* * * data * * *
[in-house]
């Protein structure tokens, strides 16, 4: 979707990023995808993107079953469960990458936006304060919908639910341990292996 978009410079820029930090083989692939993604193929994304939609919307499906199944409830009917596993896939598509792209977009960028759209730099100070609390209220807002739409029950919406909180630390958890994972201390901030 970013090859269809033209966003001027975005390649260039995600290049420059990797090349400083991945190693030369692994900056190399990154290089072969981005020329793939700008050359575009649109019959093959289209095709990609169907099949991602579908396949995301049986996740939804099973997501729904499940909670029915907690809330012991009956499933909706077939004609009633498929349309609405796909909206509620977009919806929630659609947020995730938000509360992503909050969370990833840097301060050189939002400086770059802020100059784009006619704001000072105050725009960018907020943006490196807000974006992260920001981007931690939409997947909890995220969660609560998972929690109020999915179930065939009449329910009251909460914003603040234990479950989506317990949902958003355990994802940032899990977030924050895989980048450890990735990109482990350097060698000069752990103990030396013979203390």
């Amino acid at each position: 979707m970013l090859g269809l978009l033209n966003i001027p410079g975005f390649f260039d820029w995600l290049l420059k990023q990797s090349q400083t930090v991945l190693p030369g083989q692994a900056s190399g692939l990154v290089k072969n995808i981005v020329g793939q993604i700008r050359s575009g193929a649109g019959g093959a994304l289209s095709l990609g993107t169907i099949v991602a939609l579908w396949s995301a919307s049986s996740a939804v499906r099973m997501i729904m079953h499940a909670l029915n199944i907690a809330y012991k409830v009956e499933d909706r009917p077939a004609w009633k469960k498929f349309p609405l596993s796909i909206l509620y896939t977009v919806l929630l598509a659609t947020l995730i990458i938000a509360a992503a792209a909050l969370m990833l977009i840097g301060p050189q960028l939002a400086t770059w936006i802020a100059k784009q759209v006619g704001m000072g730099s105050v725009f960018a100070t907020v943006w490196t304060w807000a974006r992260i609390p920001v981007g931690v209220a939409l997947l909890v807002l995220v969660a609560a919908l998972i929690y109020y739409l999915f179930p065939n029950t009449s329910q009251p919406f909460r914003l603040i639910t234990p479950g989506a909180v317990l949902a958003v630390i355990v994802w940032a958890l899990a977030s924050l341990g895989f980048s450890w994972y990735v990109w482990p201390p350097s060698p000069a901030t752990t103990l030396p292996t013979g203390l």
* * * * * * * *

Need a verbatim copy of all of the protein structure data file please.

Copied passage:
[in-house]
């Protein structure tokens, strides 16, 4: 979707990023995808993107079953469960990458936006304060919908639910341990292996 978009410079820029930090083989692939993604193929994304939609919307499906199944409830009917596993896939598509792209977009960028759209730099100070609390209220807002739409029950919406909180630390958890994972201390901030 970013090859269809033209966003001027975005390649260039995600290049420059990797090349400083991945190693030369692994900056190399990154290089072969981005020329793939700008050359575009649109019959093959289209095709990609169907099949991602579908396949995301049986996740939804099973997501729904499940909670029915907690809330012991009956499933909706077939004609009633498929349309609405796909909206509620977009919806929630659609947020995730938000509360992503909050969370990833840097301060050189939002400086770059802020100059784009006619704001000072105050725009960018907020943006490196807000974006992260920001981007931690939409997947909890995220969660609560998972929690109020999915179930065939009449329910009251909460914003603040234990479950989506317990949902958003355990994802940032899990977030924050895989980048450890990735990109482990350097060698000069752990103990030396013979203390």
């Amino acid at each position: 979707m970013l090859g269809l978009l033209n966003i001027p410079g975005f390649f260039d820029w995600l290049l420059k990023q990797s090349q400083t930090v991945l190693p030369g083989q692994a900056s190399g692939l990154v290089k072969n995808i981005v020329g793939q993604i700008r050359s575009g193929a649109g019959g093959a994304l289209s095709l990609g993107t169907i099949v991602a939609l579908w396949s995301a919307s049986s996740a939804v499906r099973m997501i729904m079953h499940a909670l029915n199944i907690a809330y012991k409830v009956e499933d909706r009917p077939a004609w009633k469960k498929f349309p609405l596993s796909i909206l509620y896939t977009v919806l929630l598509a659609t947020l995730i990458i938000a509360a992503a792209a909050l969370m990833l977009i840097g301060p050189q960028l939002a400086t770059w936006i802020a100059k784009q759209v006619g704001m000072g730099s105050v725009f960018a100070t907020v943006w490196t304060w807000a974006r992260i609390p920001v981007g931690v209220a939409l997947l909890v807002l995220v969660a609560a919908l998972i929690y109020y739409l999915f179930p065939n029950t009449s329910q009251p919406f909460r914003l603040i639910t234990p479950g989506a909180v317990l949902a958003v630390i355990v994802w940032a958890l899990a977030s924050l341990g895989f980048s450890w994972y990735v990109w482990p201390p350097s060698p000069a901030t752990t103990l030396p292996t013979g203390l």